Answers provided by Producer and Director Neil Losin.
What inspired this story?
NL: Directors Neil Losin and Nate Dappen both earned their PhDs studying lizards, so they knew that lizards called “anoles” have played, and continue to play, a pivotal role in our collective understanding of evolution and ecology. Yet to our knowledge, no one had ever made a documentary about them.
Describe some of the challenges faced while making this film?
NL: The challenge was making a story about very small lizards feel like a very big deal. We hope that our own excitement about the story and the enthusiasm of the featured scientists about their small-but-charismatic research subjects accomplishes that.
How do you approach science storytelling?
NL: We like to collaborate with scientists from the inception of a project, all the way through to the final delivery. In this case, our primary collaborator was the Godfather of anole research, Jonathan Losos. We worked together to get funding for the film, chose the scientists to feature, shaped the story, and – when we were in the field – tracked down a whole bunch of really cool lizards.
What impact do you hope this film will have?
NL: Anoles are lizards that many people can find in their own backyards. We hope that this film encourages people to take a closer look at the nature all around them… you never know when that lizard or insect perched on your garden hose is actually a creature that transformed our scientific understanding of life.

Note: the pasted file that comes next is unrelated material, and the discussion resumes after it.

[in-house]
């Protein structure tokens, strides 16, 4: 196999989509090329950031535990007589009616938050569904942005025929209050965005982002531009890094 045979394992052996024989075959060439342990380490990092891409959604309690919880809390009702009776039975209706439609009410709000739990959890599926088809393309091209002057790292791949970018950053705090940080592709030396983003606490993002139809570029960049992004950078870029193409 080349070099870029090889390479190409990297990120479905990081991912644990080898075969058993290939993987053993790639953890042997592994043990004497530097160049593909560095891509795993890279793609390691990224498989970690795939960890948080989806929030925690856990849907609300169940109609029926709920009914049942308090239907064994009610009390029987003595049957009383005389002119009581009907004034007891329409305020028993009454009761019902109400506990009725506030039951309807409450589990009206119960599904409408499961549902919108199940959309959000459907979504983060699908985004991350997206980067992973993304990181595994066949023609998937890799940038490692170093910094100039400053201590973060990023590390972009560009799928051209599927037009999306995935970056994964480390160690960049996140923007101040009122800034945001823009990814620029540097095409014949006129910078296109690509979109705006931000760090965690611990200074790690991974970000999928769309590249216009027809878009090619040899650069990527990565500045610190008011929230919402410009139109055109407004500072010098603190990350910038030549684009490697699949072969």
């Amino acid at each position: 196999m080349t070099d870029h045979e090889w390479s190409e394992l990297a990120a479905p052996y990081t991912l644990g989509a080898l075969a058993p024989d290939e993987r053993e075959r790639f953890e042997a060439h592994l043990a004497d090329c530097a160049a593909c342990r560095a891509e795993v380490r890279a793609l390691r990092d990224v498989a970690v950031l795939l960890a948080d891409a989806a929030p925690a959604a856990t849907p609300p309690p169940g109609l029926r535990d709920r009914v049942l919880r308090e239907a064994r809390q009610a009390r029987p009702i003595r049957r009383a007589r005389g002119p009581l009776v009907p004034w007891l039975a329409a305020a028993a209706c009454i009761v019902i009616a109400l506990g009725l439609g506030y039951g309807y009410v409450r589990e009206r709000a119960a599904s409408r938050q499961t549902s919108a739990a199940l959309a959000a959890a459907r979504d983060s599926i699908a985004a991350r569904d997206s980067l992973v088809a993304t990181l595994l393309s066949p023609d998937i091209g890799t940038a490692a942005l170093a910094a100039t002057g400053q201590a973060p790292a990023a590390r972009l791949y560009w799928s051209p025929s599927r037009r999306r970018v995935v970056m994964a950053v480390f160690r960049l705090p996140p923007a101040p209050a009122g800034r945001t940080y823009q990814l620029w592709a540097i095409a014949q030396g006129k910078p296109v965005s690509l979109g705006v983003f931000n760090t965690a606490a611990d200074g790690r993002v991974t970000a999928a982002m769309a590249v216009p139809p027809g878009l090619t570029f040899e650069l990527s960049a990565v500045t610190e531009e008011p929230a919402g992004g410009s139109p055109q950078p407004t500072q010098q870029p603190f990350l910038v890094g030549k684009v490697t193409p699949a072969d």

Were there any surprising or meaningful moments/experiences you want to share?
NL: With the help of an anole researcher named Luke Mahler and his all-star field crew, we were able to find a very rare anole in the Dominican Republic – a species that had only been described to science in 2016. We were the first camera crew to film it. Both of us (Nate and Neil) were unexpectedly moved by the experience of finding and filming this creature. What a privilege to capture and preserve a sight that few others have ever witnessed! (Of course, it’s easy to get emotional when you’re delirious from lack of sleep after spending two long nights searching in the dark for an exceedingly well camouflaged sleeping lizard.)
NL: I think the world won’t be ready for another anole film for at least a couple years… So we’re moving on to other stories. We’ve got plenty of projects in the pipeline, but one we’re excited about involves the evolution of color vision, and focuses on some of the coolest invertebrates around: jumping spiders!
As the curators of the Science Media Awards Summit in the Hub (SMASH), we believe storytelling is a common thread in our shared human experience, and that new media allows us to convey the wonders of scientific discovery in new and compelling ways.